The Student Council at Technical University of Berlin also sympathized with the United States and called for the creation of a scholarship that would be granted to a member of the American Peace Corps. In reaction to this outpouring of support in favor of the institution, the police launched a search for the people responsible for throwing the eggs. Two days after the demonstration the CDU, the Young Union, and the Circle of Christian-Democratic Students organized a counter-demonstration that took place in front of the Amerika Haus. Some hecklers were removed during the course of this half-hour gathering and were forcibly taken to the nearby train station Zoologischer Garten, where they were told they could get a ticket and go to the East if they were so strongly against American politics.
A few weeks later the Amerika Haus Berlin celebrated its 20th anniversary with a special ceremony, during which the incidents of the previous weeks were further discussed. The support the Berliners gave in response to the egg throwing incident clearly showed that the majority of Berliners thought positively of the institution. Even Mayor Willy Brandt, a staunch supporter of freedom of speech, spoke out against the actions of the students and offered his support.
Despite this outpouring of support, further demonstrations against American policy towards Vietnam took place. On December 20, 1967, the newly elected Mayor Klaus Schütz spoke out against the demonstrations during a lecture at the Free University. Some students who were present at the speech were angered by Mr. Schütz’s words and his pro-Vietnam stance. Many of them left the event, walked to the Greek military mission and then on to the Amerika Haus where they broke windows by throwing stones and snowballs. The police were called in to stop the demonstration and save the building from further destruction.
The fragmentation of the student movement in the late 1960s led to a new phase in protests against the Amerika Haus that included further demonstrations carried out by militant and anarchist groups. On December 12, 1969, a guard in the front room of the library found a suspicious package and decided to dispose of it by throwing it out of the window. The package was later found at the nearby Zoologischer Garten station, where it was found to contain a delayed-action bomb that had malfunctioned.
The news of the invasion of Cambodia by American troops in May 1970 led to further attacks on the building. A group of about 20 people drove to the building on May 5 and smashed windows with stones, even throwing Molotov cocktails in the building. Although the guards were not allowed to use their weapons against the protestors, they were able to put out the fire.
The most violent conflict happened a few days later in reaction to the continuing war in Cambodia and the Kent State riots in Ohio that had left four students dead. Around 8000 protestors and 5000 policemen occupied the space in front of the building, which had been reinforced with barbed wire and other barriers due to heightened security concerns. Some of the more militant protestors tried to charge through the barriers with bottles, stones, and other weapons. The police held back the protestors with water hoses. During the incident a civil servant took out his gun and fired three shots, injuring an innocent bystander and a colleague. In total, 44 people were arrested and 231 policemen and an unknown number of demonstrators were injured.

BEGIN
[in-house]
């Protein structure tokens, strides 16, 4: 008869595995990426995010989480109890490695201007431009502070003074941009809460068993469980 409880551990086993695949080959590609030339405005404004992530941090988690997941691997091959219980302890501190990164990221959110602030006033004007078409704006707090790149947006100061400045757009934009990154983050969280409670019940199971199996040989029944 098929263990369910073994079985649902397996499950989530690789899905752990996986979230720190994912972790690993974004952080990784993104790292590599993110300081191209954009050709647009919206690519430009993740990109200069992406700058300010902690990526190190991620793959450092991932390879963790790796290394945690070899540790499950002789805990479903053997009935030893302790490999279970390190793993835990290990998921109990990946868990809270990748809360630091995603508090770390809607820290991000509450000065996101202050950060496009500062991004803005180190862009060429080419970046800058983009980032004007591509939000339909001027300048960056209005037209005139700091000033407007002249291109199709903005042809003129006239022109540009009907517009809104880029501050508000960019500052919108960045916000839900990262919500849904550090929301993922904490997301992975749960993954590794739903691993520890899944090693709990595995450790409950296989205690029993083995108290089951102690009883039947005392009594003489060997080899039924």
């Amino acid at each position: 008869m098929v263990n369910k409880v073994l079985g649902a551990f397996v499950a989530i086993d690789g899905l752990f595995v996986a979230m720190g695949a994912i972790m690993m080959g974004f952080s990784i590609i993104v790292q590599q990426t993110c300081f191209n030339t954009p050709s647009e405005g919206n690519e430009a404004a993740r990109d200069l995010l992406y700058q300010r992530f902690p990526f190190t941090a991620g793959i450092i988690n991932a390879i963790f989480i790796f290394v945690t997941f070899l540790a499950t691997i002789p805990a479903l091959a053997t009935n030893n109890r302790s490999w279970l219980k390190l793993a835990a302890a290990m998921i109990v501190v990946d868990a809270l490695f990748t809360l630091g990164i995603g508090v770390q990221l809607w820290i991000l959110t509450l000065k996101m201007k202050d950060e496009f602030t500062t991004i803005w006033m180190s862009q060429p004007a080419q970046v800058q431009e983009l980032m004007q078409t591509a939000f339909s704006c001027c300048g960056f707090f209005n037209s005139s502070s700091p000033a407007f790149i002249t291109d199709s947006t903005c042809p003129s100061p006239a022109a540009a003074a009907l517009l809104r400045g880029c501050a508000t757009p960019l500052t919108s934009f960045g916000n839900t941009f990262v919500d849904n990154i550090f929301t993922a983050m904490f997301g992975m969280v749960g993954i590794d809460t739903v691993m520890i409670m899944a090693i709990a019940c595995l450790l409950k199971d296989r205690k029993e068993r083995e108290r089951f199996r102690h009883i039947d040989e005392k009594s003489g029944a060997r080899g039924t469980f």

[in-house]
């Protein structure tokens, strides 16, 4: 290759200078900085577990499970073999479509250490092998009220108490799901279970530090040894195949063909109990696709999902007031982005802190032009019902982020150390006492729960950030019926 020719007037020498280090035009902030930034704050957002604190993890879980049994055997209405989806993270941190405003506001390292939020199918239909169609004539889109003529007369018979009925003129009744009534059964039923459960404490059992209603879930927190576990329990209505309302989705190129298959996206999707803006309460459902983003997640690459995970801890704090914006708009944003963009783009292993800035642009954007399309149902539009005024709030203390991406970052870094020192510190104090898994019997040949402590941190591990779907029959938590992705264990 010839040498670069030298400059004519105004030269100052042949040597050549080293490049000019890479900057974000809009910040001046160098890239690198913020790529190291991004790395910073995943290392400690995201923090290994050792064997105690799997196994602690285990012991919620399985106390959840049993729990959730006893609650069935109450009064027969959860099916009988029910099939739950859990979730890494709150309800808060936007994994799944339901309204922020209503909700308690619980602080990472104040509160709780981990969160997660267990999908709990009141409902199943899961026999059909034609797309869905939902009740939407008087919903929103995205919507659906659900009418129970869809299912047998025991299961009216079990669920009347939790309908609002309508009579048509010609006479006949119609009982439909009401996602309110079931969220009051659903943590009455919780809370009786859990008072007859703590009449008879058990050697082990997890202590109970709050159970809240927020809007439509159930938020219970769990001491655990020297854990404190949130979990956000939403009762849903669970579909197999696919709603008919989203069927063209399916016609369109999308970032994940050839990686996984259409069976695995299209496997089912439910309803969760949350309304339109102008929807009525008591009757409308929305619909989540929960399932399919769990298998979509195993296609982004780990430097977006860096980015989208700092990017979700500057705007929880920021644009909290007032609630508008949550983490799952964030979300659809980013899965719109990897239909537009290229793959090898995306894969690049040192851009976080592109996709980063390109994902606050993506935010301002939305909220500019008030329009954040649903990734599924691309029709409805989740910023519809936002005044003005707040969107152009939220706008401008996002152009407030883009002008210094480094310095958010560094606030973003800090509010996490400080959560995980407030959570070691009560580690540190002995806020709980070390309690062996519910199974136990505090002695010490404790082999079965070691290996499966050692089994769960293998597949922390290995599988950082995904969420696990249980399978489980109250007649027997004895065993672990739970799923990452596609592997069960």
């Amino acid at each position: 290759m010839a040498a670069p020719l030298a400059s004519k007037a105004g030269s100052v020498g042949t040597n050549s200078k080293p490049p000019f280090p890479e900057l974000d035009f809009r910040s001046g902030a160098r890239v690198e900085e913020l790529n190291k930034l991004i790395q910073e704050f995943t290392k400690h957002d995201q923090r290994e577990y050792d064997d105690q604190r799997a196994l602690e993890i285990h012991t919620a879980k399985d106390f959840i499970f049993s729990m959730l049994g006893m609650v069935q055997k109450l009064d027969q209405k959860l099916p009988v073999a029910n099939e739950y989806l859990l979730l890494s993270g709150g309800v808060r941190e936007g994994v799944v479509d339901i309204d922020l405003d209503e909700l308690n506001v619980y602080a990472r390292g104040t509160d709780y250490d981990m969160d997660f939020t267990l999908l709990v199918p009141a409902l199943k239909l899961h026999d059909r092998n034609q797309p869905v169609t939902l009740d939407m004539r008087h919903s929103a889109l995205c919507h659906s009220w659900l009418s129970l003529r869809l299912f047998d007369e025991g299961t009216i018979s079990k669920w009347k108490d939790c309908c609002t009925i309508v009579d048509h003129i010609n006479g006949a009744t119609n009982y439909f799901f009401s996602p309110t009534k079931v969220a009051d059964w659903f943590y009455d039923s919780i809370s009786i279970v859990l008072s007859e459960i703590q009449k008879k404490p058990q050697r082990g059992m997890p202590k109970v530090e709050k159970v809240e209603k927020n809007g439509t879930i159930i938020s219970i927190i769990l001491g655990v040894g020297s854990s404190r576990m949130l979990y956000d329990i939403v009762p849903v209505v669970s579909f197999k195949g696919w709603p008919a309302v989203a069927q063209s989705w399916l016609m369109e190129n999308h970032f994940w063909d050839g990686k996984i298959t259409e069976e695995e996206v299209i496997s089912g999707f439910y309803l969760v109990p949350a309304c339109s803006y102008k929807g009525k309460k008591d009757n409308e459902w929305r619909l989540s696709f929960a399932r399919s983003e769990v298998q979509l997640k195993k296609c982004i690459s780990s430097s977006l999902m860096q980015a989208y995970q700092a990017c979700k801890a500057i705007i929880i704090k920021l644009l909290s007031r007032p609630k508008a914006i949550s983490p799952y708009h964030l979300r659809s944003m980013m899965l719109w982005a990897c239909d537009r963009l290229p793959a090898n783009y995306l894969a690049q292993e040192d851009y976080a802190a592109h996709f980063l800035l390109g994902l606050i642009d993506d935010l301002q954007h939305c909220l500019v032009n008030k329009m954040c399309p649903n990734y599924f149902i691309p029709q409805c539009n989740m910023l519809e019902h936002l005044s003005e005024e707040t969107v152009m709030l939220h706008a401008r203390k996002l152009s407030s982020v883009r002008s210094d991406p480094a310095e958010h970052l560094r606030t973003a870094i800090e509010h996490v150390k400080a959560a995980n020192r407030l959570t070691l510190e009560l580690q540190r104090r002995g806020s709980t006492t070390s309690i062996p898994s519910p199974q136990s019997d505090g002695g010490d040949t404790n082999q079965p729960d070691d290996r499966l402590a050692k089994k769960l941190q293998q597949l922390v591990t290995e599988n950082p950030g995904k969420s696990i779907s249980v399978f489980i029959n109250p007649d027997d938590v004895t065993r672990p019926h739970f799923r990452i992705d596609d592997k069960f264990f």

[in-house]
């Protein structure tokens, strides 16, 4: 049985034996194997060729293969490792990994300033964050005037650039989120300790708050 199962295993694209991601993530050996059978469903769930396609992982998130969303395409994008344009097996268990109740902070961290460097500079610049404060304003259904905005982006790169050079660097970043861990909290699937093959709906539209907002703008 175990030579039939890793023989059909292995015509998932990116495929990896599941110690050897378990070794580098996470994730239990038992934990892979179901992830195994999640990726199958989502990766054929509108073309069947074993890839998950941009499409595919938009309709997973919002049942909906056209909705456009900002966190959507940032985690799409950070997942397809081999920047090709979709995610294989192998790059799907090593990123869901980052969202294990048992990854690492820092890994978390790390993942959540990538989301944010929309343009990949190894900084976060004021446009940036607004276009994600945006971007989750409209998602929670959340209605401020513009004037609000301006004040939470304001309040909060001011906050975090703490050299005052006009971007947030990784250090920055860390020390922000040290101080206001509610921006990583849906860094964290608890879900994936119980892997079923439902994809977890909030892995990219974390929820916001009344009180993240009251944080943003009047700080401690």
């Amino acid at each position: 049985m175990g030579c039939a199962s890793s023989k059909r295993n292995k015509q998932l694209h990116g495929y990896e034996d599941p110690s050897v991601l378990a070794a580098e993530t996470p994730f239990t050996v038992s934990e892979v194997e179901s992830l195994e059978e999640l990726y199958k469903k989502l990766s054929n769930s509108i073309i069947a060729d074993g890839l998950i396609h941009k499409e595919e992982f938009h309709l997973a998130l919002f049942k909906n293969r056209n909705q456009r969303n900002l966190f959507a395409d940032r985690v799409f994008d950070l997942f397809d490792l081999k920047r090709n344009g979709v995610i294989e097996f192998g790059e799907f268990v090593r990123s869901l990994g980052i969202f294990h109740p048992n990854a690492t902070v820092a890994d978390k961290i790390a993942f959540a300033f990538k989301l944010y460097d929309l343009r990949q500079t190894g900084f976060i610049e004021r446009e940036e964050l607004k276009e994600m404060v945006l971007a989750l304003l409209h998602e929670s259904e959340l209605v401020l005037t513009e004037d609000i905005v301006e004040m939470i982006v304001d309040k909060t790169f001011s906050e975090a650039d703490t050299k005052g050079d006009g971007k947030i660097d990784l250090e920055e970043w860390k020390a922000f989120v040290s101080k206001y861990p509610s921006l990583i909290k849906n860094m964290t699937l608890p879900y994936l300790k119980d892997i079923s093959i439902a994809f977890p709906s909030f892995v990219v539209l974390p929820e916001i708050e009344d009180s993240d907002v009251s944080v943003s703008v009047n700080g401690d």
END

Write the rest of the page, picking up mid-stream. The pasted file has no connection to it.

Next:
After the turbulent and controversial events of the 1960s the role and activity of the Amerika Haus changed over the subsequent two decades. The fading of the hippie movement during the 1970s and the withdrawal of American troops from Vietnam from 1973-1975 ensured that no further large-scale protests took place. The building shifted its focus to the portrayal and reflection of American popular culture, as symbolized by the Hollywood film industry and pop music, which was increasingly popular worldwide.
The Amerika Haus following the fall of the Berlin Wall
The Amerika Haus was an operation of the USIA for most of its history. Up until the fall of the Berlin Wall The Amerika Haus in Berlin was to a certain degree under the umbrella of the U.S. Mission in Berlin. Amerika Haus began reporting through the newly created American Embassy Office Berlin (a satellite of the Embassy in Bonn), and its Principle Officer, when this new entity came into being in the early 1990s. In 1996 the USIA was merged into the State Department and as a result the Amerika Haus became an arm of the Public Diplomacy cadre of the U.S. State Department and put more firmly under the authority of the Principle Officer in Berlin. Later, in 1998, when the Embassy Office became the full fledged Embassy newly relocated to Berlin, the Amerika Haus was more directly under the authority of the Ambassador, now resident in Berlin.
Following the peaceful revolution and the fall of the Berlin Wall in 1989 many commentators questioned the role the institution could play in a united Germany and a post-Cold War Europe. The geo-political shift that took place in 1989, however, generated a high demand for further information on US politics and culture. The Amerika Haus became a meeting place for politicians, economists, scientists, and businessmen from across Europe. Another factor in the eventual demise of the Amerika Haus were the stricter security standards of the U.S Department's Diplomatic Security Service, as opposed to the standards of the former parent agency USIA. The location, layout and design of the Amerika Haus did not lend itself to these new standards.
The identity of the Amerika Haus as a symbol of the United States for Berliners was reaffirmed following the terrorist attacks that took place on September 11, 2001. Although they viewed events from a distance, many Berliners felt compelled to display their sympathy for the American citizens. In a public outpouring of emotion, thousands of citizens laid flowers in front of the building in a show of solidarity, a stark contrast to the events of the 1960s.
On September 25, 2006, almost 60 years after the institution had been established, the Amerika Haus Berlin was closed and the building returned to the city of Berlin by the US Ambassador William R. Timkin Jr. Following this closure, a number of organizations and individuals in civil society campaigned to revive the building. In September 2008, the doors of the Amerika Haus were reopened for an event series “How will America Vote?” and in January 2009 “Black History Month in Berlin 2009”.
The place will be used from 2014 on by the photography gallery C/O Berlin, after it had to leave the Postfuhramt in Mitte.